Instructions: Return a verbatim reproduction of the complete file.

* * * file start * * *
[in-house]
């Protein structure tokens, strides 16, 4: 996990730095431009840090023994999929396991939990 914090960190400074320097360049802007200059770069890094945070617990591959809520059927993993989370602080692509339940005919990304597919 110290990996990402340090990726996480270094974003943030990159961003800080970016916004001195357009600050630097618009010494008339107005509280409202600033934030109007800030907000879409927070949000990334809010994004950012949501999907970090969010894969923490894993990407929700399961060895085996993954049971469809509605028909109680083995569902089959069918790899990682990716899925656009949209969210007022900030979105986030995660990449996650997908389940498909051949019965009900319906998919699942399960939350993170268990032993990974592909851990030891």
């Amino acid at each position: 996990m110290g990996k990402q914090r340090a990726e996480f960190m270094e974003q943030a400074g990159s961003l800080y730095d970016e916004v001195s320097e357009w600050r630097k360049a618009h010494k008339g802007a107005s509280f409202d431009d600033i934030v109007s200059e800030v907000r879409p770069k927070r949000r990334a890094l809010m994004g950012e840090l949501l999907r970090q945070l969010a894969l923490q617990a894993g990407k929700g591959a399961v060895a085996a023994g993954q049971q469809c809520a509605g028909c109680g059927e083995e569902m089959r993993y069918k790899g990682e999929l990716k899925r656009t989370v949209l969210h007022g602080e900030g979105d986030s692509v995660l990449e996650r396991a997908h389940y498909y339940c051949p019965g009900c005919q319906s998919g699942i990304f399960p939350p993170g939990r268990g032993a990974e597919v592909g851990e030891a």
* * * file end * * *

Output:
[in-house]
């Protein structure tokens, strides 16, 4: 996990730095431009840090023994999929396991939990 914090960190400074320097360049802007200059770069890094945070617990591959809520059927993993989370602080692509339940005919990304597919 110290990996990402340090990726996480270094974003943030990159961003800080970016916004001195357009600050630097618009010494008339107005509280409202600033934030109007800030907000879409927070949000990334809010994004950012949501999907970090969010894969923490894993990407929700399961060895085996993954049971469809509605028909109680083995569902089959069918790899990682990716899925656009949209969210007022900030979105986030995660990449996650997908389940498909051949019965009900319906998919699942399960939350993170268990032993990974592909851990030891």
């Amino acid at each position: 996990m110290g990996k990402q914090r340090a990726e996480f960190m270094e974003q943030a400074g990159s961003l800080y730095d970016e916004v001195s320097e357009w600050r630097k360049a618009h010494k008339g802007a107005s509280f409202d431009d600033i934030v109007s200059e800030v907000r879409p770069k927070r949000r990334a890094l809010m994004g950012e840090l949501l999907r970090q945070l969010a894969l923490q617990a894993g990407k929700g591959a399961v060895a085996a023994g993954q049971q469809c809520a509605g028909c109680g059927e083995e569902m089959r993993y069918k790899g990682e999929l990716k899925r656009t989370v949209l969210h007022g602080e900030g979105d986030s692509v995660l990449e996650r396991a997908h389940y498909y339940c051949p019965g009900c005919q319906s998919g699942i990304f399960p939350p993170g939990r268990g032993a990974e597919v592909g851990e030891a």